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Texas | Columns | "It's All Trew"

Camino Real
known as
Scenic Byway

by Delbert Trew
Delbert Trew

The old road "Camino Real" or Royal Road may not be the oldest road in America but was completed in 1598, a long time ago.

It begins at the San Juan Pueblo in northern New Mexico, goes 400 miles south to El Paso then on another 1,200 miles to Mexico City. The mileage varies as many segments had alternate routes depending on the water holes and warring Indian tribes living along the way. Every trip seemed to have its unique problems.

The Spanish government designated many trails as Camino Reals throughout early Texas and the Southwest but sooner or later each one intersected the old road at some point.

During the early boom days of discovery when many silver, lead and gold mines were worked by the Spanish, the old road was called The Silver Road as pack trains and wagon trains carried the treasure to Mexico City to be assessed by the king's officials.

The founder of New Mexico's colonies, Juan de Onate, is given credit for blazing the final northern segment from El Paso to San Juan Pueblo. The earlier segment in Mexico began with the huge silver discovery at Zacatecus. The original trail was worn down over the years into huge ruts while carrying silver from the mine to Mexico City.

This discovery and the road segment made it easy for Onate to organize his historic journey north into today's New Mexico hoping to find other rich new strikes as they traveled north. By 1598, regular traffic traveled the entire road from beginning to end.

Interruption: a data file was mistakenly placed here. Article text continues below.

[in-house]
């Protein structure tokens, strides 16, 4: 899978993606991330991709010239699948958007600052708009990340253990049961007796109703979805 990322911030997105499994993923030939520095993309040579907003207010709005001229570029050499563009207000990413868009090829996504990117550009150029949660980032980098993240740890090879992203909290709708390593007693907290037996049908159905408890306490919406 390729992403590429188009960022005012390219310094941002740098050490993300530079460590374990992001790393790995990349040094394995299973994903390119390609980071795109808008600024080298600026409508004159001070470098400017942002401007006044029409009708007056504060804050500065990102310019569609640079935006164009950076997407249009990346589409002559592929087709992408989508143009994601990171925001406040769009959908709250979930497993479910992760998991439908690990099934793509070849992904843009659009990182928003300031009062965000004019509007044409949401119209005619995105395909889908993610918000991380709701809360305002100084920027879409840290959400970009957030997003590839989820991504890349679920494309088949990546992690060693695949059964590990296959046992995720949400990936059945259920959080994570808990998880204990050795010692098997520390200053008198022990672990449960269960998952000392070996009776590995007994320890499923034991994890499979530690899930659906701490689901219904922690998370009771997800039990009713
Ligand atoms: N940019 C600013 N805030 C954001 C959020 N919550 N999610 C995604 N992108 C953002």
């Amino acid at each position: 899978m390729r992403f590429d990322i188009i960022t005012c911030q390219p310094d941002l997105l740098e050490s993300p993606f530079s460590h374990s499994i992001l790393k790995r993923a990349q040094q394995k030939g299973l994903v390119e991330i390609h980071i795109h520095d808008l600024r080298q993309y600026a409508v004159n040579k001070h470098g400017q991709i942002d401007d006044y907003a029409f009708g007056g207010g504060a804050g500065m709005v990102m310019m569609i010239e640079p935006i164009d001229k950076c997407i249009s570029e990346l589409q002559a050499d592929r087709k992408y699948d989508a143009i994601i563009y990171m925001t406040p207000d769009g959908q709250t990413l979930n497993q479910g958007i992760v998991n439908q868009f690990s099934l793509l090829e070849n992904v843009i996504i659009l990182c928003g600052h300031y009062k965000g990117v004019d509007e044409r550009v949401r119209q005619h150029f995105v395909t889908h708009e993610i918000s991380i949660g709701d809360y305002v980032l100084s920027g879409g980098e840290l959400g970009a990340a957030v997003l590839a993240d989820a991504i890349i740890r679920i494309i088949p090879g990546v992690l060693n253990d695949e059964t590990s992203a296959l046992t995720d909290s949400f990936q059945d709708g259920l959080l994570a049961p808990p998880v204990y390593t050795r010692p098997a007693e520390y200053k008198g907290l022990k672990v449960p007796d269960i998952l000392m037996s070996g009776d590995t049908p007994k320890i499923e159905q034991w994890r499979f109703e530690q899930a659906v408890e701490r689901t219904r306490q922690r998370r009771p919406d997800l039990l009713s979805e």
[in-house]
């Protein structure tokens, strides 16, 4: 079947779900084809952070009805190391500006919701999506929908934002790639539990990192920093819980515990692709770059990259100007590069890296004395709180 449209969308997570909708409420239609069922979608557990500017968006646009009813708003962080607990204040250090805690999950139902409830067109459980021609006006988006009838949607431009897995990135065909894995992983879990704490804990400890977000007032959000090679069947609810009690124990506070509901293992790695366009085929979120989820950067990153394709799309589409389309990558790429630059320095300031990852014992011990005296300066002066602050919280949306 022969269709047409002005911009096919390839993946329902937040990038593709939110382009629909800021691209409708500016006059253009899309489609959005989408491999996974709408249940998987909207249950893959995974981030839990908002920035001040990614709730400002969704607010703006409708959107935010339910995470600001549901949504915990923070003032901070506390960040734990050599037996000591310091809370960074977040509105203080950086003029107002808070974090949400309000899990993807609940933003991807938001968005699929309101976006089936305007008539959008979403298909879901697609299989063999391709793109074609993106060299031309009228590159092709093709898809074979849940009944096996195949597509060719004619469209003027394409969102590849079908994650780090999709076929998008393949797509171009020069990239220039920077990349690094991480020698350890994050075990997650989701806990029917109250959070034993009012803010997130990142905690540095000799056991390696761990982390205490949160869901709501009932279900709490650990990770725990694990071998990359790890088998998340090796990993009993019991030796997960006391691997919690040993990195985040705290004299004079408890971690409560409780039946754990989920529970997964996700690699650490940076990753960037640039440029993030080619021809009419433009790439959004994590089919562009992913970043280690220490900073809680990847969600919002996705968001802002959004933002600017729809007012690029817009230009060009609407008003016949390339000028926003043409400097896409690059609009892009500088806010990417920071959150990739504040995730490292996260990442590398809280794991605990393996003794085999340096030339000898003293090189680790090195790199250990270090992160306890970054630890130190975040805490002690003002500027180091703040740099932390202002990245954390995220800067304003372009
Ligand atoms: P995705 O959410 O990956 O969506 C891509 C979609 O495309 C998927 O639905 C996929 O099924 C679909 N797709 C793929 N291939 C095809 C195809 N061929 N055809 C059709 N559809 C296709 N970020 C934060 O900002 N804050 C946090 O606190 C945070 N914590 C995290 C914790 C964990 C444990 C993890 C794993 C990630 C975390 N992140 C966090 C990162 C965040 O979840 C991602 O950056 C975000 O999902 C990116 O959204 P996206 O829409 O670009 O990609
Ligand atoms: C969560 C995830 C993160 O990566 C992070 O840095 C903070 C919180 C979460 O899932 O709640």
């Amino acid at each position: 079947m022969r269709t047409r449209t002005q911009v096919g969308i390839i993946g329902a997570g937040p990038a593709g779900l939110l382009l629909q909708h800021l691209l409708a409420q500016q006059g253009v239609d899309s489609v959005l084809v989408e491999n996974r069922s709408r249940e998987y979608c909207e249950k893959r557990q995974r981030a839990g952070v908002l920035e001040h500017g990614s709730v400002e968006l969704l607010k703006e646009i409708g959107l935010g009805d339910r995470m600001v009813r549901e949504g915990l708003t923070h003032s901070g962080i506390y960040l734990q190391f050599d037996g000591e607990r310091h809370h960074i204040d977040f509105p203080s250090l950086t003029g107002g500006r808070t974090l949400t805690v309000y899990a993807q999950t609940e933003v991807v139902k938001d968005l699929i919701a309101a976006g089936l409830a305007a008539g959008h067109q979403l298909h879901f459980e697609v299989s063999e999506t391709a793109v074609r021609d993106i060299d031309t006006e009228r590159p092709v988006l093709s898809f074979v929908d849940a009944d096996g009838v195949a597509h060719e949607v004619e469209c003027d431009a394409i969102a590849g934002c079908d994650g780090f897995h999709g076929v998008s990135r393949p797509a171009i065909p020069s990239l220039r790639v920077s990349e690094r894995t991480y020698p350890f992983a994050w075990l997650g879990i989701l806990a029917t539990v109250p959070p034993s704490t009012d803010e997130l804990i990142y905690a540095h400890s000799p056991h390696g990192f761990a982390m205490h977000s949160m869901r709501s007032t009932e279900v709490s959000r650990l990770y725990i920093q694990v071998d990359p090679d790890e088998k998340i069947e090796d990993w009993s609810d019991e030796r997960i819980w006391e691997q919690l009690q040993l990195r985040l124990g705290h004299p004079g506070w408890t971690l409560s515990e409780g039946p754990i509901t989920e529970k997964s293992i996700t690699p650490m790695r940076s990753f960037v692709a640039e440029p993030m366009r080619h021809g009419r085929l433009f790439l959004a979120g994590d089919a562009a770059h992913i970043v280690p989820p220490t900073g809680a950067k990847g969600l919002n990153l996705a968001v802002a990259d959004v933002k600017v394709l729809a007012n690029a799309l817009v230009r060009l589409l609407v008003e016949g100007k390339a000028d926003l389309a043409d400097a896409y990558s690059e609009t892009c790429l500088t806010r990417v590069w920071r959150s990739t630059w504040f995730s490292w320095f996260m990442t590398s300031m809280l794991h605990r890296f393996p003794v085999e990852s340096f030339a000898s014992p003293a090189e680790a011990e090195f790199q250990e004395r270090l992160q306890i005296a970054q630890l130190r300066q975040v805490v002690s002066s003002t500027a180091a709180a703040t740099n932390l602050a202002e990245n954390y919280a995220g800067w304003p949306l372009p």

At first, the only goods hauled were products from the mines and supplies needed for such operations. Later as mines played out, merchandise for the colonies and trade with the Indians became the focus of the freight.

The most dramatic change in freight hauling on the road came in 1821 when the Santa Fe Trail was opened from Missouri to Santa Fe. This allowed American-made goods to be hauled into Mexico where profits remained good for many years.

The history of 300 years of travel along the Camino Real would fill volumes. At any moment during this period, dozens of caravans of pack mules, carts and freight wagons would be en route to some destination or other with goods for delivery.

Travel was always dangerous and uncertain in spite of military-guard details, numerous forts and presidios built along the way for road protection. Between bandits, dry water holes and the normal trip hazards for livestock and equipment, few caravans or travelers made it through without delays.

In 1998 the U.S. and Mexico agreed to preserve and cooperate in recognizing the Camino Real.

The U.S. designated it a National Scenic Byway and in November of 2005, an International Heritage Center was opened 35 miles south of Socorro, N.M., interpreting the dramatic history and importance of the Camino Real. This facility also became the sixth New Mexico state monument.

A trail association now promotes and writes a quarterly newsletter about the old trail.


Delbert Trew
"It's All Trew" September 16, 2008 Column
E-mail: trewblue@centramedia.net.




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